Rishi and ITV News: Did Chancellor say arts workers should retrain?
INTERVIEWER DANIEL HEWITT: You’ve said you want to save as many jobs as possible, but you can’t save every job. It appears in some sectors you’re not trying very hard. For musicians, actors, directors, freelancers in the arts, they say you’ve not helped them at all. Where is the help for those businesses, those jobs , for those people in those industries who simply can’t work?
RISHI SUNAK: In the cultural sector a few months ago we outlined £1.5billion cultural recovery programme. That money is now getting out the door, it’s being administered by the Arts Council and other bodies, I think money’s gone to independent cinemas and independent music venues just in the last week. That’s £1.5billion, it’s an enormous amount of support to preserve our important cultural institutions in all our local town centres and elsewhere and with regard to those who are self-employed, between two and a half and three million people have been able to access our self-employed support scheme, many of the people you mentioned will be able to do that and it remains one of the most comprehensive and generous support programmes for those who are self-employed anywhere in the world.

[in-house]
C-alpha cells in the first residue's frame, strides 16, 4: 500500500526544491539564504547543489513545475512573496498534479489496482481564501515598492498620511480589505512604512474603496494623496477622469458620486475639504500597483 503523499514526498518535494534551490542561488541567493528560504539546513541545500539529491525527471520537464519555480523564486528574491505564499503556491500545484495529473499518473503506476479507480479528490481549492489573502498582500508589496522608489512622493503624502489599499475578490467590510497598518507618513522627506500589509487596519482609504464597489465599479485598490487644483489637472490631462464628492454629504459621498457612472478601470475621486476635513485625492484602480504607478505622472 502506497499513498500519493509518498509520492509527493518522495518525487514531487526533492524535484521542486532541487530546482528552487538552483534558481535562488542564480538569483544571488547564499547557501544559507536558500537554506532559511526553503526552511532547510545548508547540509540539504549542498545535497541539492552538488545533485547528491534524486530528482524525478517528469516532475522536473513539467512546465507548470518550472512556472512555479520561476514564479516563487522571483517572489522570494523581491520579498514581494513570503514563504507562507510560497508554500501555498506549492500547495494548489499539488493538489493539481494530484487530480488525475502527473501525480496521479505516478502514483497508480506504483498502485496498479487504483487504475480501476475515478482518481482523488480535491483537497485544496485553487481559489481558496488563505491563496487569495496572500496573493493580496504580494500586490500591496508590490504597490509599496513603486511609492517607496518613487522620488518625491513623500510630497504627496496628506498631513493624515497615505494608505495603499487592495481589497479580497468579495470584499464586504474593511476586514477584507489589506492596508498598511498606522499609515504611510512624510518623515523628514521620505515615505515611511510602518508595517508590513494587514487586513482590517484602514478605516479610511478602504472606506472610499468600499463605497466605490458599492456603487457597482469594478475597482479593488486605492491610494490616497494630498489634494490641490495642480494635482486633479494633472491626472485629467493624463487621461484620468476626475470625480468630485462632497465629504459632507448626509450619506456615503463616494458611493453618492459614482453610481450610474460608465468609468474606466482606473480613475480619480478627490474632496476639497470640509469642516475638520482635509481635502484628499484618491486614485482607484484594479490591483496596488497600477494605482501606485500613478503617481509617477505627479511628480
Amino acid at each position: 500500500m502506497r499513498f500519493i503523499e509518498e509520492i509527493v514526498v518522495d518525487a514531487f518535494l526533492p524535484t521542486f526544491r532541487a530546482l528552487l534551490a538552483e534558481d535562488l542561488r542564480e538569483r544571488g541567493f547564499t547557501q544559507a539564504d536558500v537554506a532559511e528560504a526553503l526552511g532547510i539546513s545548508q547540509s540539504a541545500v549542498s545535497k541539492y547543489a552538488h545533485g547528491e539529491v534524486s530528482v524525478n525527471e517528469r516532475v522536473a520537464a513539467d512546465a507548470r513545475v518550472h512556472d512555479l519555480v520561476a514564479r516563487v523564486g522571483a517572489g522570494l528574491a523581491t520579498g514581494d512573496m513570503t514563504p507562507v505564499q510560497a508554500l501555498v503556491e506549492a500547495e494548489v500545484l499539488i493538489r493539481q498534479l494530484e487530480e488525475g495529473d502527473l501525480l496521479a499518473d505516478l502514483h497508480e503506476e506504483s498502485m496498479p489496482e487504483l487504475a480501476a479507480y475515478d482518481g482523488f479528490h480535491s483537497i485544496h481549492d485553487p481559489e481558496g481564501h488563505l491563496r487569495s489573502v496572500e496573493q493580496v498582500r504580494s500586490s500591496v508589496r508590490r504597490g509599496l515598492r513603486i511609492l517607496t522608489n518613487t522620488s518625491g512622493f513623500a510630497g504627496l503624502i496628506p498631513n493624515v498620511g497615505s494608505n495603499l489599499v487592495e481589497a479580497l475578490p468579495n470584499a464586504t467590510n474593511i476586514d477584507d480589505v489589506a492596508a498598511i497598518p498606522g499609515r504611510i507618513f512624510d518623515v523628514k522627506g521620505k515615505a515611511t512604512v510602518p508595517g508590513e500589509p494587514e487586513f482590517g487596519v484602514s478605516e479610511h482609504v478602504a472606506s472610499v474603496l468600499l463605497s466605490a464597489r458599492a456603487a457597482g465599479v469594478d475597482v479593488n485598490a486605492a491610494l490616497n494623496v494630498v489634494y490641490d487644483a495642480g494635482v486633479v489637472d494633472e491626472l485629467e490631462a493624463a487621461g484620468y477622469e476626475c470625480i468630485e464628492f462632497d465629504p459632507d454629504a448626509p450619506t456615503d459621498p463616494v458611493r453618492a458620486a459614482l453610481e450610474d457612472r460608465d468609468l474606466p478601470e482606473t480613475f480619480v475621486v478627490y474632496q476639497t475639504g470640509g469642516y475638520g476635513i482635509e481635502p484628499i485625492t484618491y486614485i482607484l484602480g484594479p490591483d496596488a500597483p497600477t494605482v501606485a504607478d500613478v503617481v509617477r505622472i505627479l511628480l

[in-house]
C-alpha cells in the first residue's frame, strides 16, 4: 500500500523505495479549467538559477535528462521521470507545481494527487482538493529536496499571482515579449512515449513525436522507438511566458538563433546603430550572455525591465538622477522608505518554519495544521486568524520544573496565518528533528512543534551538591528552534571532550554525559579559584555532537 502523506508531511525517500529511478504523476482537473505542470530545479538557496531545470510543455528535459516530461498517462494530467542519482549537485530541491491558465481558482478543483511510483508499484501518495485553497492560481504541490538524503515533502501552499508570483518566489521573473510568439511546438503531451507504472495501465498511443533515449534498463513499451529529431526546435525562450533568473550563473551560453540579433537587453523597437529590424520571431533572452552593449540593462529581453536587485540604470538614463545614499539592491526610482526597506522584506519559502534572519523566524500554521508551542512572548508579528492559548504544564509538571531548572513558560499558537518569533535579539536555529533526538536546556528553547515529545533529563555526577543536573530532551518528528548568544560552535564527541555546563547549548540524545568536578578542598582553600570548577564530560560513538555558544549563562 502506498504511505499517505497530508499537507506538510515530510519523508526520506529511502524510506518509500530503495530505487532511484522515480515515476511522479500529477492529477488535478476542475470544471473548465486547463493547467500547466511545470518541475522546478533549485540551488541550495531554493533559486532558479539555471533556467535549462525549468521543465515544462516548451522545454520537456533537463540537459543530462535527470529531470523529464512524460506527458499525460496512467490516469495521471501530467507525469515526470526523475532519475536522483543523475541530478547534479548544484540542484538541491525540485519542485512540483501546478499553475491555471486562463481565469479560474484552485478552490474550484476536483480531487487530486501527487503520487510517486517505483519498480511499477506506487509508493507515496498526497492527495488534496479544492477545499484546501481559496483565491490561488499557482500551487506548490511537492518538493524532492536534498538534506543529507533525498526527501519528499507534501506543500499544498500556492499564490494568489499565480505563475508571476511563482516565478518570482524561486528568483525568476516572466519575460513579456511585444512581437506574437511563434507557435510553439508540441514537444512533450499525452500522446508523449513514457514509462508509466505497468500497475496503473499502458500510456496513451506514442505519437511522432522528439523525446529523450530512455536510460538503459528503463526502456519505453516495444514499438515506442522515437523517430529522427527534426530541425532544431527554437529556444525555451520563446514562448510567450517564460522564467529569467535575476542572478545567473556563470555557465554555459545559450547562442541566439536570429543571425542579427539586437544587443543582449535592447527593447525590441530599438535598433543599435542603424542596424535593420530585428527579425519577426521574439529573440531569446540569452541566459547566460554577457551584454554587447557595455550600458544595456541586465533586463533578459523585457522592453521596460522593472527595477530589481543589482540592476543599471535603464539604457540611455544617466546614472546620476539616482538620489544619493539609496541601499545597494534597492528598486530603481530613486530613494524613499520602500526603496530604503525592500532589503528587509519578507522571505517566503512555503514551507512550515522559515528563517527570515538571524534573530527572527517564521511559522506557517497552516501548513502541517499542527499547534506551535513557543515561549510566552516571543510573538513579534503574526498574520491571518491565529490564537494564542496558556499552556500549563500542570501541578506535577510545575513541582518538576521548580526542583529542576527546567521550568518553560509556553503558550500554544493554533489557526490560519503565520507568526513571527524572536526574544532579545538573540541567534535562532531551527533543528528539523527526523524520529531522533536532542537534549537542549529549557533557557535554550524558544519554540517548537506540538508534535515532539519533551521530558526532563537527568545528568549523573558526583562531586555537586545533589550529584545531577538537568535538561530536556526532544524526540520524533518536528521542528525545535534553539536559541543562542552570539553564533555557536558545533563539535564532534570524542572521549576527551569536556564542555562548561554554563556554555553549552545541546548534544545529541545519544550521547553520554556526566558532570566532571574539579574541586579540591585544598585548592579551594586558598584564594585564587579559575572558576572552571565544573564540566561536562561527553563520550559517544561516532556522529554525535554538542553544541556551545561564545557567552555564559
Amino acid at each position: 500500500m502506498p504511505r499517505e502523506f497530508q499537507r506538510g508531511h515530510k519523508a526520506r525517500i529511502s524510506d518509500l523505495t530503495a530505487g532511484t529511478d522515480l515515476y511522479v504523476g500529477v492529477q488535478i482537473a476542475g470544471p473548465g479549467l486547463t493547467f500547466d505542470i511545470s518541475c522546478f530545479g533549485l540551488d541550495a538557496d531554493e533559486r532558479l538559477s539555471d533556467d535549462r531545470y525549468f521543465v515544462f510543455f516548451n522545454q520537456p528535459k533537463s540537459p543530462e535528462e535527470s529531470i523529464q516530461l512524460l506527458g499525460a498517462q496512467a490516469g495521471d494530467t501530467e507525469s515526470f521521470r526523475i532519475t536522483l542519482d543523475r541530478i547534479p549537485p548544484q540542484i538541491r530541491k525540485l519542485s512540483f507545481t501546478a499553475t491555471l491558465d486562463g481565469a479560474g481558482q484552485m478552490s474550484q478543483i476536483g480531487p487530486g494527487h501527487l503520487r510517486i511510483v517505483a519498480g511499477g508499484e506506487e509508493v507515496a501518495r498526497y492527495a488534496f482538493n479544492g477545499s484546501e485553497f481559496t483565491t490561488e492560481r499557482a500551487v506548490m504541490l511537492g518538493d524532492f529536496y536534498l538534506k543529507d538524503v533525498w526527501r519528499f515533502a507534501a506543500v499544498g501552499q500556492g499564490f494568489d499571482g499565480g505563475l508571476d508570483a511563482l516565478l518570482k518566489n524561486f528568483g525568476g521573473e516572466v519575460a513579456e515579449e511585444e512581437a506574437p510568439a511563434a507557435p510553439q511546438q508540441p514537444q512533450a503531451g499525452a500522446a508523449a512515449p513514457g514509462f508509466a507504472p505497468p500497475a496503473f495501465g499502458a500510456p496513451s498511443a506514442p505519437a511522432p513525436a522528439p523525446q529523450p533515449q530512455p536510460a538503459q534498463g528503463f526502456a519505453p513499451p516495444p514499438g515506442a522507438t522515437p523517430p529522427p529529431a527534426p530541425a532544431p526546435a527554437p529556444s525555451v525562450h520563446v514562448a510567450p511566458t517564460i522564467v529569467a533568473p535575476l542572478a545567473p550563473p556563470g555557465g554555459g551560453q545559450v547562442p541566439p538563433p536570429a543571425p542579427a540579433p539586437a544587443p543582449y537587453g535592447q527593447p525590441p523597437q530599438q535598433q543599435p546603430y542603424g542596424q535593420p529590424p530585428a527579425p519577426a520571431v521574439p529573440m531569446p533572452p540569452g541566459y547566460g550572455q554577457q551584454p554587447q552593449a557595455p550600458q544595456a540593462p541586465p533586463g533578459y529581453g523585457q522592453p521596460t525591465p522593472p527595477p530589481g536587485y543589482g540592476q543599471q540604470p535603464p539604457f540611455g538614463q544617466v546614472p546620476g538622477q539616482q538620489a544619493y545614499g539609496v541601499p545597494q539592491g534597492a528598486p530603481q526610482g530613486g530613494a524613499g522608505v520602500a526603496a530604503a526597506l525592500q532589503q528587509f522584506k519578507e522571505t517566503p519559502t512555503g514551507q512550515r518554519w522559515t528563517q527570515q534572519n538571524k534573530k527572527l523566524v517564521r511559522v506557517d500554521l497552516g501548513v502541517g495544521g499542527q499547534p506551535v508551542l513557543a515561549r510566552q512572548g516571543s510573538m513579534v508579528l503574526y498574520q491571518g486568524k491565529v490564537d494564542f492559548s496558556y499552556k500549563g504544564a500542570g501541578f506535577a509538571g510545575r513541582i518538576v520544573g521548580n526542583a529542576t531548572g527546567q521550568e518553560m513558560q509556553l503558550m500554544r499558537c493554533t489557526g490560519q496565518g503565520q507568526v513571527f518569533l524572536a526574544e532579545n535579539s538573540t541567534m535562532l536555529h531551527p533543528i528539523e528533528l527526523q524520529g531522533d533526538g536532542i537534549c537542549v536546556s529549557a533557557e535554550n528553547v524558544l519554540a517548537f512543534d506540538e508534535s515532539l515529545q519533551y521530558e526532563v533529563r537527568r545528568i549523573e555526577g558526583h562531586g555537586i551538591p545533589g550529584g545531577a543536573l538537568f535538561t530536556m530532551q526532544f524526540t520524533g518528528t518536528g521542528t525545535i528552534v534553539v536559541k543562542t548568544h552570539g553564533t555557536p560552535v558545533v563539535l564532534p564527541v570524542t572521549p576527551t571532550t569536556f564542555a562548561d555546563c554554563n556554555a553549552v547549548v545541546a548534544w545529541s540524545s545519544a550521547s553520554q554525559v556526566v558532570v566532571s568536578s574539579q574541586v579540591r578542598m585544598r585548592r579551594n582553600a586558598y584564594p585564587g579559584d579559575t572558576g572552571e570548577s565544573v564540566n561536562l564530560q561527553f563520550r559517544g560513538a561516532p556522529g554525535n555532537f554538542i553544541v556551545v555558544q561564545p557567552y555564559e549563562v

INTERVIEWER: If you’re a professional musician, what is your message right now? If they can’t earn enough money to live, is your message for them, you’re going to have to get another job?
RISHI SUNAK: I think as I’ve said, my simple message to everybody is that we are trying to do everything we can to protect as many jobs as possible.
INTERVIEWER: But they don’t think you are. In that sector, they just don’t think you are, Chancellor.